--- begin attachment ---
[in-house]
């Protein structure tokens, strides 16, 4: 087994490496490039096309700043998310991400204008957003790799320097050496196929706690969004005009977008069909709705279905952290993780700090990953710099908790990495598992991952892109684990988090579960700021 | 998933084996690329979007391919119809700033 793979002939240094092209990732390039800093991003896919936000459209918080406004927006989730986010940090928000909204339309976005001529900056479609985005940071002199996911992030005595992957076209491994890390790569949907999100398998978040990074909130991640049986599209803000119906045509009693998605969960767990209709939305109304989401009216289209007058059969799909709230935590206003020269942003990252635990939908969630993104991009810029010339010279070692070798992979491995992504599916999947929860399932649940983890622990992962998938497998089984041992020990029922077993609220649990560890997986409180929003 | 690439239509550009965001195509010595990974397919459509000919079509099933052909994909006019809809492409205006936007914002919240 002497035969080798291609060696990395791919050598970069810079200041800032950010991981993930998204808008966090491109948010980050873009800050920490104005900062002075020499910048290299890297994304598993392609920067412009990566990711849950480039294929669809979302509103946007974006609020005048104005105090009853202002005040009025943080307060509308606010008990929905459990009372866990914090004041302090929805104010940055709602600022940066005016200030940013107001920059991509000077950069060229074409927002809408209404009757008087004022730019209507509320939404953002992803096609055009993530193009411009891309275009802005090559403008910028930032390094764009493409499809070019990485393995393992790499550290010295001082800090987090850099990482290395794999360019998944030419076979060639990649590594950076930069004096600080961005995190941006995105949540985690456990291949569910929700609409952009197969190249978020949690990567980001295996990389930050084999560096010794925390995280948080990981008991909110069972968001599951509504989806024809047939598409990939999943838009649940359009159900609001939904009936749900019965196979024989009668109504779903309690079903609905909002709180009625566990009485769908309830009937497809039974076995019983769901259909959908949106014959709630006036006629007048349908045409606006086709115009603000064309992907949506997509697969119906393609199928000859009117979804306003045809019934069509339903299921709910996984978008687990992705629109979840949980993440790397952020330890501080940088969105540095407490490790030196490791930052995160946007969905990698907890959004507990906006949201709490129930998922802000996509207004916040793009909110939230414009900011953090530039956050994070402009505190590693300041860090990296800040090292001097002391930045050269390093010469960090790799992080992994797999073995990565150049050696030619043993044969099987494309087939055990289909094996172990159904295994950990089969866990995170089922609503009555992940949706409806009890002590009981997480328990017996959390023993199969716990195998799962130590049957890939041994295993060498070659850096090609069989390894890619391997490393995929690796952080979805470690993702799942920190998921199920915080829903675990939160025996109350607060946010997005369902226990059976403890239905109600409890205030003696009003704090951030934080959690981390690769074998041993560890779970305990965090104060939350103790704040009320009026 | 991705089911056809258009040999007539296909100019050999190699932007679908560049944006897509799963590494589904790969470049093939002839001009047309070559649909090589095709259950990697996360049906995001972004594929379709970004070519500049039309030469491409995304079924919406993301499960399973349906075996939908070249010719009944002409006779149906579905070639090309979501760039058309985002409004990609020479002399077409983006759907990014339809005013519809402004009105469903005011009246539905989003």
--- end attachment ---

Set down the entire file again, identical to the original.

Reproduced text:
[in-house]
């Protein structure tokens, strides 16, 4: 087994490496490039096309700043998310991400204008957003790799320097050496196929706690969004005009977008069909709705279905952290993780700090990953710099908790990495598992991952892109684990988090579960700021 | 998933084996690329979007391919119809700033 793979002939240094092209990732390039800093991003896919936000459209918080406004927006989730986010940090928000909204339309976005001529900056479609985005940071002199996911992030005595992957076209491994890390790569949907999100398998978040990074909130991640049986599209803000119906045509009693998605969960767990209709939305109304989401009216289209007058059969799909709230935590206003020269942003990252635990939908969630993104991009810029010339010279070692070798992979491995992504599916999947929860399932649940983890622990992962998938497998089984041992020990029922077993609220649990560890997986409180929003 | 690439239509550009965001195509010595990974397919459509000919079509099933052909994909006019809809492409205006936007914002919240 002497035969080798291609060696990395791919050598970069810079200041800032950010991981993930998204808008966090491109948010980050873009800050920490104005900062002075020499910048290299890297994304598993392609920067412009990566990711849950480039294929669809979302509103946007974006609020005048104005105090009853202002005040009025943080307060509308606010008990929905459990009372866990914090004041302090929805104010940055709602600022940066005016200030940013107001920059991509000077950069060229074409927002809408209404009757008087004022730019209507509320939404953002992803096609055009993530193009411009891309275009802005090559403008910028930032390094764009493409499809070019990485393995393992790499550290010295001082800090987090850099990482290395794999360019998944030419076979060639990649590594950076930069004096600080961005995190941006995105949540985690456990291949569910929700609409952009197969190249978020949690990567980001295996990389930050084999560096010794925390995280948080990981008991909110069972968001599951509504989806024809047939598409990939999943838009649940359009159900609001939904009936749900019965196979024989009668109504779903309690079903609905909002709180009625566990009485769908309830009937497809039974076995019983769901259909959908949106014959709630006036006629007048349908045409606006086709115009603000064309992907949506997509697969119906393609199928000859009117979804306003045809019934069509339903299921709910996984978008687990992705629109979840949980993440790397952020330890501080940088969105540095407490490790030196490791930052995160946007969905990698907890959004507990906006949201709490129930998922802000996509207004916040793009909110939230414009900011953090530039956050994070402009505190590693300041860090990296800040090292001097002391930045050269390093010469960090790799992080992994797999073995990565150049050696030619043993044969099987494309087939055990289909094996172990159904295994950990089969866990995170089922609503009555992940949706409806009890002590009981997480328990017996959390023993199969716990195998799962130590049957890939041994295993060498070659850096090609069989390894890619391997490393995929690796952080979805470690993702799942920190998921199920915080829903675990939160025996109350607060946010997005369902226990059976403890239905109600409890205030003696009003704090951030934080959690981390690769074998041993560890779970305990965090104060939350103790704040009320009026 | 991705089911056809258009040999007539296909100019050999190699932007679908560049944006897509799963590494589904790969470049093939002839001009047309070559649909090589095709259950990697996360049906995001972004594929379709970004070519500049039309030469491409995304079924919406993301499960399973349906075996939908070249010719009944002409006779149906579905070639090309979501760039058309985002409004990609020479002399077409983006759907990014339809005013519809402004009105469903005011009246539905989003």